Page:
Albiglutide Associated With Fewer Cardiovascular Events vs Placebo in T2DM

GlaxoSmithKline withdrew albiglutide for commercial reasons in 2017.
GlaxoSmithKline withdrew albiglutide for commercial reasons in 2017.

HealthDay News — For patients with type 2 diabetes and existing cardiovascular disease, albiglutide results in fewer cardiovascular events, according to a study published online October 2 in The Lancet to coincide with the annual meeting of the European Association for the Study of Diabetes, held from October 1 to 5 in Berlin.

Noting that in 2017, GlaxoSmithKline withdrew the glucagon-like peptide 1 (GLP-1) receptor agonist albiglutide for commercial reasons, Adrian F. Hernandez, MD, from the Duke University School of Medicine in Durham, NC, and colleagues presented the results from a randomized multicenter international trial involving albiglutide. Patients aged 40 years and older with type 2 diabetes and cardiovascular disease were randomly assigned to receive a subcutaneous injection of albiglutide or a matched volume of placebo (4731 and 4732 patients, respectively).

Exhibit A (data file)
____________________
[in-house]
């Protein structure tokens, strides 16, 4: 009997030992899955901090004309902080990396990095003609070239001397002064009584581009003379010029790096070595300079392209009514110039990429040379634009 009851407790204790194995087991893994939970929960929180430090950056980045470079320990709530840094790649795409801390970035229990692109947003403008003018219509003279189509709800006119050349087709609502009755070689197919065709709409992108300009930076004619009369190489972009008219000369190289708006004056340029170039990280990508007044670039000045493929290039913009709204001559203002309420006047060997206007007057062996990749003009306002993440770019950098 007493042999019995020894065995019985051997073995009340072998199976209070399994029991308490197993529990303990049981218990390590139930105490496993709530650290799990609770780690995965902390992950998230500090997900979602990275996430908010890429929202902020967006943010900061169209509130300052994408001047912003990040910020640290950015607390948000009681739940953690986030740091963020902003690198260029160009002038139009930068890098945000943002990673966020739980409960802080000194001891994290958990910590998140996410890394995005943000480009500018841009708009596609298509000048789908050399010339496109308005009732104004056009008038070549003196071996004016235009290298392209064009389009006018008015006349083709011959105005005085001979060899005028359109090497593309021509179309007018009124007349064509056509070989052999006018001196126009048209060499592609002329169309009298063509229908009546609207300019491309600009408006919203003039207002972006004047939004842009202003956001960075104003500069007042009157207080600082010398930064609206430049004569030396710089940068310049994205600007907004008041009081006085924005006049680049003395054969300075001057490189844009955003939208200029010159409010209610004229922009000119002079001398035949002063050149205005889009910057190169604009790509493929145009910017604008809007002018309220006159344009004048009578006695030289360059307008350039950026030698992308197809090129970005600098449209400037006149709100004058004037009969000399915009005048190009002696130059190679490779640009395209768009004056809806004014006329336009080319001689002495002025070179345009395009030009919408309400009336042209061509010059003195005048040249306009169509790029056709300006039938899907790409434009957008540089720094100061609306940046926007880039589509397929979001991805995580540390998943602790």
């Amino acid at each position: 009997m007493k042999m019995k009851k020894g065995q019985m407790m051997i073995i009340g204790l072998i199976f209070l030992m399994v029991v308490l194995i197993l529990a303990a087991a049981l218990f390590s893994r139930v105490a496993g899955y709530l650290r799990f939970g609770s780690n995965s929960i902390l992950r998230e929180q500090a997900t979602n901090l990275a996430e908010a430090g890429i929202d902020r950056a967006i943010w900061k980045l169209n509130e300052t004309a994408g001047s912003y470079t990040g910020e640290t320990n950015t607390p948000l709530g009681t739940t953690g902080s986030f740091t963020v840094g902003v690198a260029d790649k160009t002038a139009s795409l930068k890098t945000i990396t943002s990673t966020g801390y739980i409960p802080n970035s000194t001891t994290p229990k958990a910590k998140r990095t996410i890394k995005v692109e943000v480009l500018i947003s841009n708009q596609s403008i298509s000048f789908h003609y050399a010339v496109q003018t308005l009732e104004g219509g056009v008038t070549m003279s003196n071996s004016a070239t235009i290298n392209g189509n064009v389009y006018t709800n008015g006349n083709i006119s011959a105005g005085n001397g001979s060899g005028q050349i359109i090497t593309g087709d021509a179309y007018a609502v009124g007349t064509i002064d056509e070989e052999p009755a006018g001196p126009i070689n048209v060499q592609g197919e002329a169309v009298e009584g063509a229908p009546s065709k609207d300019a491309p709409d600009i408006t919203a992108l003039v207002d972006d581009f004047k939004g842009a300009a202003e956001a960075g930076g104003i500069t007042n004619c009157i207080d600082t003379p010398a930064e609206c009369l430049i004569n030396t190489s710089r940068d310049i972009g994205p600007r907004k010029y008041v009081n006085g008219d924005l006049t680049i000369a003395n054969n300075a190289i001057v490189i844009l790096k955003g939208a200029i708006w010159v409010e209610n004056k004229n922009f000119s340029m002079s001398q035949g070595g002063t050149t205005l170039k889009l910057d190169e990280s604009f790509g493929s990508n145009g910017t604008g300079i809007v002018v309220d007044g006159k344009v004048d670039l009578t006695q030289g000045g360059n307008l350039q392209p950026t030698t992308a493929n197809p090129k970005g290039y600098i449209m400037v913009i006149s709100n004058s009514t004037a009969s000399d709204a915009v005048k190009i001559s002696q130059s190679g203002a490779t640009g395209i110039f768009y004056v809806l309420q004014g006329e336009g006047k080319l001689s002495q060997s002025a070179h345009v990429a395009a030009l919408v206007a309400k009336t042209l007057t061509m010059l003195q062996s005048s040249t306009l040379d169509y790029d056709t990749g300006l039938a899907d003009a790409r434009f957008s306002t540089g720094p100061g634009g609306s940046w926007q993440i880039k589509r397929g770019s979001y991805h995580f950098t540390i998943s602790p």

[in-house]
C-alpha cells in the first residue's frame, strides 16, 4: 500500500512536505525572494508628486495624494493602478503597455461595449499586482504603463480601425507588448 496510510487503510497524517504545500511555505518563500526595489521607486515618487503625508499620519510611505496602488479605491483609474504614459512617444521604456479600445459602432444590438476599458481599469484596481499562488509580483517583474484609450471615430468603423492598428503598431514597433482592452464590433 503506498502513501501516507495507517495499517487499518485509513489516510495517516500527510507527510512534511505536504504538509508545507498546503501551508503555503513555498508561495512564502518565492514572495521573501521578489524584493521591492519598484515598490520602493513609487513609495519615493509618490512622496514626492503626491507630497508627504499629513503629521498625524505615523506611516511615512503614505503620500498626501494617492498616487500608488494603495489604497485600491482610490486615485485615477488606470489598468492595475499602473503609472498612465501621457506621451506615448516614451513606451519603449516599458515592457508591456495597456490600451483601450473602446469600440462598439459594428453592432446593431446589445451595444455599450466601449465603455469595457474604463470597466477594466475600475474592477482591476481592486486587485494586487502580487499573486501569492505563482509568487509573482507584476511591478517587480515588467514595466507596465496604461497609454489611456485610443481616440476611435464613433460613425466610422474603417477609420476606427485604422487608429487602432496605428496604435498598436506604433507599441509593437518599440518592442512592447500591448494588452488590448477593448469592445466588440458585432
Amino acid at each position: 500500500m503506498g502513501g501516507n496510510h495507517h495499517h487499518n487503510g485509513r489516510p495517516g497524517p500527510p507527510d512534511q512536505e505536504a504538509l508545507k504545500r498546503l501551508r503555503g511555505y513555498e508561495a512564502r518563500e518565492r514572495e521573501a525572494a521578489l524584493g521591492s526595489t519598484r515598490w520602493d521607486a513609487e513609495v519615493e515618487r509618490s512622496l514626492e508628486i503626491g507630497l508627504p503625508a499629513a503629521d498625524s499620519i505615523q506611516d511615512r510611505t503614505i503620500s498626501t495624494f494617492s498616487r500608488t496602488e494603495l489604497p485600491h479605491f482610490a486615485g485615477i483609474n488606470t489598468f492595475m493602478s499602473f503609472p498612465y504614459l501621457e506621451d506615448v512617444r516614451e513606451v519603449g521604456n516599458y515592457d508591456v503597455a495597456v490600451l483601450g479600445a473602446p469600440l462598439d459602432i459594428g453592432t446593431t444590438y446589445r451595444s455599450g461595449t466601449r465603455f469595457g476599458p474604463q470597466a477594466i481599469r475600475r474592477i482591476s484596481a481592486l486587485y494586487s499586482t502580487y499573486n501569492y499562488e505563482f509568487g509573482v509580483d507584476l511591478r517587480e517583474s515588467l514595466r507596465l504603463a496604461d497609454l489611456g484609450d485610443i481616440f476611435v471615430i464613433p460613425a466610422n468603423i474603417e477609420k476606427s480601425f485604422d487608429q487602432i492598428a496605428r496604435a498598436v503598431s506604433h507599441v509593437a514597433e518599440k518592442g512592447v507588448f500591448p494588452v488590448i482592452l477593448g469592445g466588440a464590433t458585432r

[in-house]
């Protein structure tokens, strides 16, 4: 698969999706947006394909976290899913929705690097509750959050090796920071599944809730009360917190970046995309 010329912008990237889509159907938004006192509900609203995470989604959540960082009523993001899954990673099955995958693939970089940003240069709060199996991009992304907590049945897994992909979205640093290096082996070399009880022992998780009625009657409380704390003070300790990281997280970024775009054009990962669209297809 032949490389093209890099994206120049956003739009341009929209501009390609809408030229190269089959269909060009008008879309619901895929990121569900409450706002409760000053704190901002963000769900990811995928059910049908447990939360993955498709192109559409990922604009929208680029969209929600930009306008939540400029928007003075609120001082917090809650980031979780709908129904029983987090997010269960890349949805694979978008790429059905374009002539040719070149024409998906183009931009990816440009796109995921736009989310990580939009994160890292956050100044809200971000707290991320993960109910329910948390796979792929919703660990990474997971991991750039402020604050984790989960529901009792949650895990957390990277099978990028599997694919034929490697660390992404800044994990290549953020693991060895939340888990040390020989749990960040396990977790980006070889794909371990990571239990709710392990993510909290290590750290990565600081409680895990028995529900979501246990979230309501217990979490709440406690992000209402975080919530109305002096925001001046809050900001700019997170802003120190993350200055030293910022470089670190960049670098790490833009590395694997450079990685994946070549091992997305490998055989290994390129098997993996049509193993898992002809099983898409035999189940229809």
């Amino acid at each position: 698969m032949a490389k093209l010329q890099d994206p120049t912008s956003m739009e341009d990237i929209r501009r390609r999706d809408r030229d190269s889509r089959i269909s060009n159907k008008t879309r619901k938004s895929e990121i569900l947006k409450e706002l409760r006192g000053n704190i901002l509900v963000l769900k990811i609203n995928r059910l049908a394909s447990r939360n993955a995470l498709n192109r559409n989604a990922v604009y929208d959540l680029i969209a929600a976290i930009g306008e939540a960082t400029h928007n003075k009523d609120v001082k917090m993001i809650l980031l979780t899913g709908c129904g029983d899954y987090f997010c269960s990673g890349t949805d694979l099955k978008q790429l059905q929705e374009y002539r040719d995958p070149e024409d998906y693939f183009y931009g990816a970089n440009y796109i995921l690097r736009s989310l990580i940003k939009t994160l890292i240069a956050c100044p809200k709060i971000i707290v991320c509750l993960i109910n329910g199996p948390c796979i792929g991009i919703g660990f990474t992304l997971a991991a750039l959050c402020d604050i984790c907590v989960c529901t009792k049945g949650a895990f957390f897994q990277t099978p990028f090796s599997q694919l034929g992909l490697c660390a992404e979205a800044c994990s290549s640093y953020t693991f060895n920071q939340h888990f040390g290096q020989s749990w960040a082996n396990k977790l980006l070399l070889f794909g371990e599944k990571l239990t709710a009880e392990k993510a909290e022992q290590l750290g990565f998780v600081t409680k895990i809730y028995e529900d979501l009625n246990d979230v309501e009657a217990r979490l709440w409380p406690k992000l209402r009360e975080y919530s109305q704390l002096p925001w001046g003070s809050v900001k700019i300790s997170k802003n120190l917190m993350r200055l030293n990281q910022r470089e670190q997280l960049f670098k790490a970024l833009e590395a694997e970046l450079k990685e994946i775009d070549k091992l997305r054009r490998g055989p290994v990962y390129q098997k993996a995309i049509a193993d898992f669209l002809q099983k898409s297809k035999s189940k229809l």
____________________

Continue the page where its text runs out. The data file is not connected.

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The intention-to-treat population was followed for a median of 1.6 years for the primary outcome. The researchers found that the primary composite outcome (first occurrence of cardiovascular death, myocardial infarction, or stroke) occurred in 7 and 9% of patients in the albiglutide and placebo groups, respectively (hazard ratio, 0.78), indicating that albiglutide was superior to placebo (P<.0001 for noninferiority; P=.0006 for superiority).

"Harmony-Outcomes was an important study for us to complete to generate new data and insights about the role of the GLP-1 receptor agonist class in the management of patients with diabetes and cardiovascular disease," John Lepore, MD, from GlaxoSmithKline, said in a statement. "We continue to explore opportunities to divest this medicine to a company with the right expertise and resources to realize its full potential for patients."

Several authors disclosed financial ties to pharmaceutical companies, including GlaxoSmithKline, which funded the study.

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